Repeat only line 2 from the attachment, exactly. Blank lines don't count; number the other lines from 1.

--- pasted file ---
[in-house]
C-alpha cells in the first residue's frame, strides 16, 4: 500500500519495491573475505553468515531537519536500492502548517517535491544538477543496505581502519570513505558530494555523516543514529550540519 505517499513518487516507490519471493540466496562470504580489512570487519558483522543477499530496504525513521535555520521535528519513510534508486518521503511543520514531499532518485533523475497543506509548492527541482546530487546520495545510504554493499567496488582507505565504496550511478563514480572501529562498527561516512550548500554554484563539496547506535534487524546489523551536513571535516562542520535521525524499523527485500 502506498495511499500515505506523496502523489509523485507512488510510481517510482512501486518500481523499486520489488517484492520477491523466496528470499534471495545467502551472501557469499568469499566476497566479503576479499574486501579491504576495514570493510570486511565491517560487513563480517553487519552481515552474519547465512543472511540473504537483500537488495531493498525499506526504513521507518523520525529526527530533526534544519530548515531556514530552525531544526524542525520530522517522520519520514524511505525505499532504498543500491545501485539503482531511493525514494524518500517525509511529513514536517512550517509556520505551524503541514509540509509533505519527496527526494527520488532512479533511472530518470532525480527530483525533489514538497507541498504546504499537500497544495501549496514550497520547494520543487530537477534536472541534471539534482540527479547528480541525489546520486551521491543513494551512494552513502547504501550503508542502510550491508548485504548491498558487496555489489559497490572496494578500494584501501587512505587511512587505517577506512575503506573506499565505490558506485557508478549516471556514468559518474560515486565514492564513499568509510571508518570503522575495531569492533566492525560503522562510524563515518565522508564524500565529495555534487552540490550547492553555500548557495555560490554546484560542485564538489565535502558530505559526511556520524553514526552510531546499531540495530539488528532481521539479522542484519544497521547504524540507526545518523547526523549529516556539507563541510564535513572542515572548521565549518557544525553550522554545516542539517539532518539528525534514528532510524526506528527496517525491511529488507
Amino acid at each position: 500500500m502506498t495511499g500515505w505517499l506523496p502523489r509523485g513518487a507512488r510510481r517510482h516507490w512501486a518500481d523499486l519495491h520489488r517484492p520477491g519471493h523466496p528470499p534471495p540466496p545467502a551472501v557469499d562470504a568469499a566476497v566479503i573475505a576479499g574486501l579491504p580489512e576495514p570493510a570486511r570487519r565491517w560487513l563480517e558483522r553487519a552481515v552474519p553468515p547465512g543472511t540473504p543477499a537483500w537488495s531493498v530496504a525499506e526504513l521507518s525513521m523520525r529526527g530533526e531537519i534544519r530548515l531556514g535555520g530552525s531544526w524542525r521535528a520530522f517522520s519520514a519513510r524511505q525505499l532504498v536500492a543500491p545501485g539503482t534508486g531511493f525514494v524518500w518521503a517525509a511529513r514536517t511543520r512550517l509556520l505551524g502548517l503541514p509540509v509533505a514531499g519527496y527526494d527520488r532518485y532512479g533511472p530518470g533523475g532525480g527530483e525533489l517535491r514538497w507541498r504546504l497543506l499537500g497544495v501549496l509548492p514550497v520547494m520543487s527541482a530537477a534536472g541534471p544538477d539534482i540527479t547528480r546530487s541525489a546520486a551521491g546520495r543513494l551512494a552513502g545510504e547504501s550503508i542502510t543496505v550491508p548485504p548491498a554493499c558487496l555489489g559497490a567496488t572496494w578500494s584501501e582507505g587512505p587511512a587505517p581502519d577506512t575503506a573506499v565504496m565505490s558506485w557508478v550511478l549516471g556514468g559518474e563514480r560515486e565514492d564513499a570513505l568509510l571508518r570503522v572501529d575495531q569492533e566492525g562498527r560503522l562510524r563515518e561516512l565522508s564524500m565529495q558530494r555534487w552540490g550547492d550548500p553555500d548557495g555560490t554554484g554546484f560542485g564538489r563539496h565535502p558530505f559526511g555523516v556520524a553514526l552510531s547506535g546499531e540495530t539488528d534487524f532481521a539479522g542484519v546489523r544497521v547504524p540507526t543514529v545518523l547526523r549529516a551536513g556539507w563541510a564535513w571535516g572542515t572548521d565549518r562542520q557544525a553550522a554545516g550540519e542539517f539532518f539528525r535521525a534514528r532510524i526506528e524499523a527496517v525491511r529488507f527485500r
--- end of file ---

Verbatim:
C-alpha cells in the first residue's frame, strides 16, 4: 500500500519495491573475505553468515531537519536500492502548517517535491544538477543496505581502519570513505558530494555523516543514529550540519 505517499513518487516507490519471493540466496562470504580489512570487519558483522543477499530496504525513521535555520521535528519513510534508486518521503511543520514531499532518485533523475497543506509548492527541482546530487546520495545510504554493499567496488582507505565504496550511478563514480572501529562498527561516512550548500554554484563539496547506535534487524546489523551536513571535516562542520535521525524499523527485500 502506498495511499500515505506523496502523489509523485507512488510510481517510482512501486518500481523499486520489488517484492520477491523466496528470499534471495545467502551472501557469499568469499566476497566479503576479499574486501579491504576495514570493510570486511565491517560487513563480517553487519552481515552474519547465512543472511540473504537483500537488495531493498525499506526504513521507518523520525529526527530533526534544519530548515531556514530552525531544526524542525520530522517522520519520514524511505525505499532504498543500491545501485539503482531511493525514494524518500517525509511529513514536517512550517509556520505551524503541514509540509509533505519527496527526494527520488532512479533511472530518470532525480527530483525533489514538497507541498504546504499537500497544495501549496514550497520547494520543487530537477534536472541534471539534482540527479547528480541525489546520486551521491543513494551512494552513502547504501550503508542502510550491508548485504548491498558487496555489489559497490572496494578500494584501501587512505587511512587505517577506512575503506573506499565505490558506485557508478549516471556514468559518474560515486565514492564513499568509510571508518570503522575495531569492533566492525560503522562510524563515518565522508564524500565529495555534487552540490550547492553555500548557495555560490554546484560542485564538489565535502558530505559526511556520524553514526552510531546499531540495530539488528532481521539479522542484519544497521547504524540507526545518523547526523549529516556539507563541510564535513572542515572548521565549518557544525553550522554545516542539517539532518539528525534514528532510524526506528527496517525491511529488507